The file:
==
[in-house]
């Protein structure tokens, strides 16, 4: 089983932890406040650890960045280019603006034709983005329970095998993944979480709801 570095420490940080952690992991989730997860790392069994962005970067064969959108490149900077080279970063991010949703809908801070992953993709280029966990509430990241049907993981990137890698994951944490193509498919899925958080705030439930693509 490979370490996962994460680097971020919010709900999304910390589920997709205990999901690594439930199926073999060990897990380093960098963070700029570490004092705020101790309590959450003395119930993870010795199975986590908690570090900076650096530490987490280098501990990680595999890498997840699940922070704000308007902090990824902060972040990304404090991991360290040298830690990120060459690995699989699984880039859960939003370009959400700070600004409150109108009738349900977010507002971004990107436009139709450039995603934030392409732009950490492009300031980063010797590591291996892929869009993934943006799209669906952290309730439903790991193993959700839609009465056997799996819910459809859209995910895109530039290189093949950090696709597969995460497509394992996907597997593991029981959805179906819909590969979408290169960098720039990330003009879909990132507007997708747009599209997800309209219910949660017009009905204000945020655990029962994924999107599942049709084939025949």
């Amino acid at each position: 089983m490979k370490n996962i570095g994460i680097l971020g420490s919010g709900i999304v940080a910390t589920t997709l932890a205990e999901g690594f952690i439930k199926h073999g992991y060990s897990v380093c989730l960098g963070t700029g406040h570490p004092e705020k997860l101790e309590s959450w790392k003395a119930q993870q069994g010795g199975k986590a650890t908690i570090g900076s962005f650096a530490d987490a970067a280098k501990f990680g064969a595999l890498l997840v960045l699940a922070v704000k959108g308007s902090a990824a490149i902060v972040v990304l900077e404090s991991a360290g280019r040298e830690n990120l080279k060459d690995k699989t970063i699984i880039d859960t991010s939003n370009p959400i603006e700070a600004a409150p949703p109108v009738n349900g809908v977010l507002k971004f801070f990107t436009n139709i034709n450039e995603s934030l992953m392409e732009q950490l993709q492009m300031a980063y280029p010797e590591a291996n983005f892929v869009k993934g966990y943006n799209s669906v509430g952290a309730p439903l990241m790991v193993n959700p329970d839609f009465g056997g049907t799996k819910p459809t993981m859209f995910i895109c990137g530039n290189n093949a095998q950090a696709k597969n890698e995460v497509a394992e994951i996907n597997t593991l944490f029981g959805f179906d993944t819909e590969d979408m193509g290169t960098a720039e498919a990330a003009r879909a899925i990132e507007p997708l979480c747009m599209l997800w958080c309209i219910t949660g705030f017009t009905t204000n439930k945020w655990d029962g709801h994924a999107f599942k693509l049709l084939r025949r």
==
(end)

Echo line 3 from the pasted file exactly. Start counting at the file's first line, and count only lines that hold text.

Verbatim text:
């Amino acid at each position: 089983m490979k370490n996962i570095g994460i680097l971020g420490s919010g709900i999304v940080a910390t589920t997709l932890a205990e999901g690594f952690i439930k199926h073999g992991y060990s897990v380093c989730l960098g963070t700029g406040h570490p004092e705020k997860l101790e309590s959450w790392k003395a119930q993870q069994g010795g199975k986590a650890t908690i570090g900076s962005f650096a530490d987490a970067a280098k501990f990680g064969a595999l890498l997840v960045l699940a922070v704000k959108g308007s902090a990824a490149i902060v972040v990304l900077e404090s991991a360290g280019r040298e830690n990120l080279k060459d690995k699989t970063i699984i880039d859960t991010s939003n370009p959400i603006e700070a600004a409150p949703p109108v009738n349900g809908v977010l507002k971004f801070f990107t436009n139709i034709n450039e995603s934030l992953m392409e732009q950490l993709q492009m300031a980063y280029p010797e590591a291996n983005f892929v869009k993934g966990y943006n799209s669906v509430g952290a309730p439903l990241m790991v193993n959700p329970d839609f009465g056997g049907t799996k819910p459809t993981m859209f995910i895109c990137g530039n290189n093949a095998q950090a696709k597969n890698e995460v497509a394992e994951i996907n597997t593991l944490f029981g959805f179906d993944t819909e590969d979408m193509g290169t960098a720039e498919a990330a003009r879909a899925i990132e507007p997708l979480c747009m599209l997800w958080c309209i219910t949660g705030f017009t009905t204000n439930k945020w655990d029962g709801h994924a999107f599942k693509l049709l084939r025949r």